Going Pro – return to GTNP

When I had the idea to go back to Jackson Hole, WY, which really came to me the second I left in 2012, I realized a shift in responsibility and maturity. Going three years ago was easy: my ticket was booked, my itinerary was planned for me, most things were paid for. Thanks, Mom!


Grand Teton National Park, 2012

The new challenge with my recent trip (September 5-10) was not the planning, the booking, or the funds. Since JH 2012 I’ve flown to LA and driven myself to Yosemite National Park. Months later I flew to Portland, OR to drive down toward Medford and Crater Lake National Park to hike a segment of the Pacific Crest Trail. A year later I took similar trips to see the cities of LA, Portland and Seattle. Later, I drove to north Georgia to camp and hike alone in Amicalola State Park. Most recently I drove across the country to Utah and the Grand Canyon.


Crater Lake, OR 2013

The difference is that I have become the expert, at least relatively speaking. My travel buddy is an experienced traveler, but when it comes to the outdoors, camping, and hiking I had the upper-hand.

Thinking about camping two nights and hiking Cascade Canyon, this time leading the pack, was a little intimidating. My mind went back to being by myself in a tent in North Georgia and a friend texting me, “embrace the fear” while I was in full freak-out mode. While it was a scary experience, I am happier, more in touch and stronger because of it. In other words it was worth it.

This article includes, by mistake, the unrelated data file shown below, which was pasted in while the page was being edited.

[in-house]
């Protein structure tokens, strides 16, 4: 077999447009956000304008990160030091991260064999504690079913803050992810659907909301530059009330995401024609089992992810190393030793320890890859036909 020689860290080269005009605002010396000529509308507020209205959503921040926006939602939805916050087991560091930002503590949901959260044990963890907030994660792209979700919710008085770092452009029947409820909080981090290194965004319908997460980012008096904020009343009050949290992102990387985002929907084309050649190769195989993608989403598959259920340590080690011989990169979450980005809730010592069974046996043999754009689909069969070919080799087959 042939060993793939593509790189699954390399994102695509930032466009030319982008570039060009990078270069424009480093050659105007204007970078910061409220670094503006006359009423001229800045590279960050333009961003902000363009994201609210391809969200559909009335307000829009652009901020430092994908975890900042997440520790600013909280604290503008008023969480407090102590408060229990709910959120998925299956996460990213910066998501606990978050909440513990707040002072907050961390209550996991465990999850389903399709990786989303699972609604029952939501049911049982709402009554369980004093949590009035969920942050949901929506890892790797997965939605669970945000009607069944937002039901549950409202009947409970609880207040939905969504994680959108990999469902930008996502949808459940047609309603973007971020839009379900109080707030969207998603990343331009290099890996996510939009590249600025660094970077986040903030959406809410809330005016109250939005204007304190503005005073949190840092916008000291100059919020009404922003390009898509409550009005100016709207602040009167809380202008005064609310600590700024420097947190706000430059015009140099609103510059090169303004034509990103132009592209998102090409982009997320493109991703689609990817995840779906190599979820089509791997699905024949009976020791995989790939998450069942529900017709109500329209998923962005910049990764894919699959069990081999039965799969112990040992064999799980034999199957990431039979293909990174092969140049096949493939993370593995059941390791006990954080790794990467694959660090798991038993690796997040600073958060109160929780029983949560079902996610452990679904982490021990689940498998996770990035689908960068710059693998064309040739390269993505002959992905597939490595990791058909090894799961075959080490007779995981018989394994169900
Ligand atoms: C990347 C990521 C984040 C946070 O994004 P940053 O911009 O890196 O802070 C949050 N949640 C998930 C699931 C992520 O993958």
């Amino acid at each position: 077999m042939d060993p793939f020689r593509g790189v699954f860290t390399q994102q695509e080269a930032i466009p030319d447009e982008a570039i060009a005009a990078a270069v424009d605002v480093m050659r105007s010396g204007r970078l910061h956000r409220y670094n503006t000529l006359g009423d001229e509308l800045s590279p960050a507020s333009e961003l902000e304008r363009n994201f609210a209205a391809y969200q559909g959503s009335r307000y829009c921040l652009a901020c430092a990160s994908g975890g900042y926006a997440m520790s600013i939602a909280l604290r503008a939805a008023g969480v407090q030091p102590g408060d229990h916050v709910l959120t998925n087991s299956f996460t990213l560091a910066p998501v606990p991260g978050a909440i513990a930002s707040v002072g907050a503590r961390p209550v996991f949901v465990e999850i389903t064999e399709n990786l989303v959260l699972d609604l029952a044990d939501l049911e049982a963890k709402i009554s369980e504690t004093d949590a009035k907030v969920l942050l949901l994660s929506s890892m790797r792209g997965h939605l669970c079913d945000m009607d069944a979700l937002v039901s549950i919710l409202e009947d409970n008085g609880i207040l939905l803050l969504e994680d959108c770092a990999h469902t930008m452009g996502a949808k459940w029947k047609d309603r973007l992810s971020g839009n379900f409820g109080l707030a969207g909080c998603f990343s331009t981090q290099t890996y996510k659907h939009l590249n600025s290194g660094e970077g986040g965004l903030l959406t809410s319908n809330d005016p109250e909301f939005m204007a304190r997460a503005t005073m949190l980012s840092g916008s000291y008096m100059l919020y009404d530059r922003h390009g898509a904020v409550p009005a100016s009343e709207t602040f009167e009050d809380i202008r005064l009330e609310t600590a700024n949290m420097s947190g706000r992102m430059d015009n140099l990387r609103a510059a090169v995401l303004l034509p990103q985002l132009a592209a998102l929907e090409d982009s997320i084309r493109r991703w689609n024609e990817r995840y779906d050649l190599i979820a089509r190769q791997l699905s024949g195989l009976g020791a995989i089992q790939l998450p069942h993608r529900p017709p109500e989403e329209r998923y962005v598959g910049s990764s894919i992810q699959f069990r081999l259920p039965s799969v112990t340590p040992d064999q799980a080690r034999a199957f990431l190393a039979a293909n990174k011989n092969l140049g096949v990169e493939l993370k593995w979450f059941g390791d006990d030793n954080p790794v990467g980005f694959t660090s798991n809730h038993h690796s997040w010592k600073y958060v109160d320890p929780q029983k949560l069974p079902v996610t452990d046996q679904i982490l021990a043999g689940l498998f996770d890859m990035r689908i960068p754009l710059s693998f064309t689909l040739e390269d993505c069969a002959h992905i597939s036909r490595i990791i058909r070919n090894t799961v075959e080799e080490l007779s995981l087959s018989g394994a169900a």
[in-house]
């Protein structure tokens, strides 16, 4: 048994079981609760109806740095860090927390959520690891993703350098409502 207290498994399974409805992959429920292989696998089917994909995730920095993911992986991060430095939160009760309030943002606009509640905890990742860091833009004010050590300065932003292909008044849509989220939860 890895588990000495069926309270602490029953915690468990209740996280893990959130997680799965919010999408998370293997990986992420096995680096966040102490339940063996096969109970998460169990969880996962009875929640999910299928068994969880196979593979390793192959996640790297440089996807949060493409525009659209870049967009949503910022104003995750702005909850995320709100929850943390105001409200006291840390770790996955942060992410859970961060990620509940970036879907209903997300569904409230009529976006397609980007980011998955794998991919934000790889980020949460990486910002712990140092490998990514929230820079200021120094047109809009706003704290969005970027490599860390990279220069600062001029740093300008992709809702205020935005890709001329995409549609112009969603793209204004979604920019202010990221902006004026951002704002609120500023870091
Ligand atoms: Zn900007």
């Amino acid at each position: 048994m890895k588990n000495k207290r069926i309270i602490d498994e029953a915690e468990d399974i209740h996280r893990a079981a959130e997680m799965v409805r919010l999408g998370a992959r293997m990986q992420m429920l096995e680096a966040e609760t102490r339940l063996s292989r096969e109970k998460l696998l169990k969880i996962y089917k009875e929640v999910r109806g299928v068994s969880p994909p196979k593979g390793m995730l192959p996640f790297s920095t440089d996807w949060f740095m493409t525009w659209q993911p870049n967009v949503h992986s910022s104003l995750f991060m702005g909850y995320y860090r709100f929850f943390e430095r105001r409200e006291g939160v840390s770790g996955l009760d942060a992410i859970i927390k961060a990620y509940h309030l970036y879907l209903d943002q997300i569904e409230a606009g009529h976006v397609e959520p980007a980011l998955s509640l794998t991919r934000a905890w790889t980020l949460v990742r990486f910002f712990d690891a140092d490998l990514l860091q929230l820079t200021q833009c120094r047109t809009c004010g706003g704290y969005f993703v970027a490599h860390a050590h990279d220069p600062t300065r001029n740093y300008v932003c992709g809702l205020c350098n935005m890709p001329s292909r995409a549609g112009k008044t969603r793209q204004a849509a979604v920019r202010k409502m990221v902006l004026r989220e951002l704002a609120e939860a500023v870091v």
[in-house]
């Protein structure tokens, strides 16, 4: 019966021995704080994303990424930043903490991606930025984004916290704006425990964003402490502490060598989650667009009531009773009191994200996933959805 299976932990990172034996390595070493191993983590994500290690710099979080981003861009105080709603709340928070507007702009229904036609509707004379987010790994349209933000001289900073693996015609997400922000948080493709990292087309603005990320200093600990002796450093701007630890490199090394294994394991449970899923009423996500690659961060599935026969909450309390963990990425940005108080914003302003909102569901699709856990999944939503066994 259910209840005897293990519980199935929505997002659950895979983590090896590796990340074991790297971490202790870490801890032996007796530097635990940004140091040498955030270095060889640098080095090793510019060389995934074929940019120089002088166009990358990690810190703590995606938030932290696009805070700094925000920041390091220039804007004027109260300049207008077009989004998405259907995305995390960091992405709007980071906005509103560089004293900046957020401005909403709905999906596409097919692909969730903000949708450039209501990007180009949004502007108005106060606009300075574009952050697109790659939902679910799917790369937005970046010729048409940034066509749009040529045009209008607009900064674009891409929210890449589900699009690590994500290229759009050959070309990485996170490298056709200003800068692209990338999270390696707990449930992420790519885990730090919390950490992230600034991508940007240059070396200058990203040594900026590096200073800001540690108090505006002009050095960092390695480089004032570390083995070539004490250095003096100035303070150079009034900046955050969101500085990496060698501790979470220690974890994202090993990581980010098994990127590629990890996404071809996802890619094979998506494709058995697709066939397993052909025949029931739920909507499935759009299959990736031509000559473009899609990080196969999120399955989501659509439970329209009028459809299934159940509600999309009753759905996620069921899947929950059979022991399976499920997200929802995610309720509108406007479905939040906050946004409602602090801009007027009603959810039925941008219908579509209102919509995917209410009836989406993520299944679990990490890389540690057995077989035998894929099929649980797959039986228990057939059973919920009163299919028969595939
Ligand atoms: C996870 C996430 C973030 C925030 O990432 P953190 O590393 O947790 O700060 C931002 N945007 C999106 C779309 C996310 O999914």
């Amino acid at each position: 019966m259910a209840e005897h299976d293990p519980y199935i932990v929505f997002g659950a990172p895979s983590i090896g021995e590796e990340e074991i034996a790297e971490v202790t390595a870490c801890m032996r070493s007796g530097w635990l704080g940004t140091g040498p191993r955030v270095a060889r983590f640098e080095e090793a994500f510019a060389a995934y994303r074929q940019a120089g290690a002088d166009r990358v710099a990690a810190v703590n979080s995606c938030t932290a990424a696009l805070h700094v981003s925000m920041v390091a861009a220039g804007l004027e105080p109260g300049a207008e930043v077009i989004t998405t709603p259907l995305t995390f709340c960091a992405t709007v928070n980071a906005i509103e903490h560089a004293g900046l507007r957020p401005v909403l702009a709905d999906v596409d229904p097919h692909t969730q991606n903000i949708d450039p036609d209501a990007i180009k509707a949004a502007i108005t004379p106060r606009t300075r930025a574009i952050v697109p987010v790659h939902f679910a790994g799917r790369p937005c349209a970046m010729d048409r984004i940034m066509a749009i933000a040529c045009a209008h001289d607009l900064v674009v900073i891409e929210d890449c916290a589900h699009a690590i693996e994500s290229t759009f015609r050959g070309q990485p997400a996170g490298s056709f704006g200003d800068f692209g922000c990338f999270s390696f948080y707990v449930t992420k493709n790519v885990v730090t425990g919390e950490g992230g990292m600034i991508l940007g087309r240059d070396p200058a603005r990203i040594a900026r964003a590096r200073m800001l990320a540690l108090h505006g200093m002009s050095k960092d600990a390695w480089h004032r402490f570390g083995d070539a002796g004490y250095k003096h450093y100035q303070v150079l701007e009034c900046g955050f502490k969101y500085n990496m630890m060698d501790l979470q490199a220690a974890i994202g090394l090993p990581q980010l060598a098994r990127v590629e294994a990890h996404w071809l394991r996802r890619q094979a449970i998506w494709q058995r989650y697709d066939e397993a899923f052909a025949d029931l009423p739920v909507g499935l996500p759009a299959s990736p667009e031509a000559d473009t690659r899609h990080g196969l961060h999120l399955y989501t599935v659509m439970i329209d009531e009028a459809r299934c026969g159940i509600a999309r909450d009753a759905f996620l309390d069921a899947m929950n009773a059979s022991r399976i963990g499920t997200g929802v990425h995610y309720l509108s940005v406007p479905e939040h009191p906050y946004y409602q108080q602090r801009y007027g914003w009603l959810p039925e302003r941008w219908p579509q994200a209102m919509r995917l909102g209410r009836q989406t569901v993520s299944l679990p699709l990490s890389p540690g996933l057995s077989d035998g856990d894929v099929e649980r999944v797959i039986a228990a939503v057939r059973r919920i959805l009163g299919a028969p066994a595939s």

Cascade Canyon 2012

Since 2012 my life changed. Returning to this very place was as mystical and grand as I remembered, but this time I could be objective. I was still entranced by its beauty, but it made me excited for my life now. Every fear I had was never as bad as it seemed. For every snag in our plans there was a solution. For every doubt I had I was reassured.

Cascade Canyon hike 2015

Sunset at Signal Mountain

Lake Solitude, turnaround point for Cascade Canyon hike

This trip was a success and it took well-executed teamwork to make it great! The fear of not knowing what you’re doing, not having that campsite you planned on grabbing Labor Day weekend, the temperature dropping 20 degrees below what you expected is all part of the adventure. And if you’re lucky like me you’ll have someone pretty great to pick up your slack.

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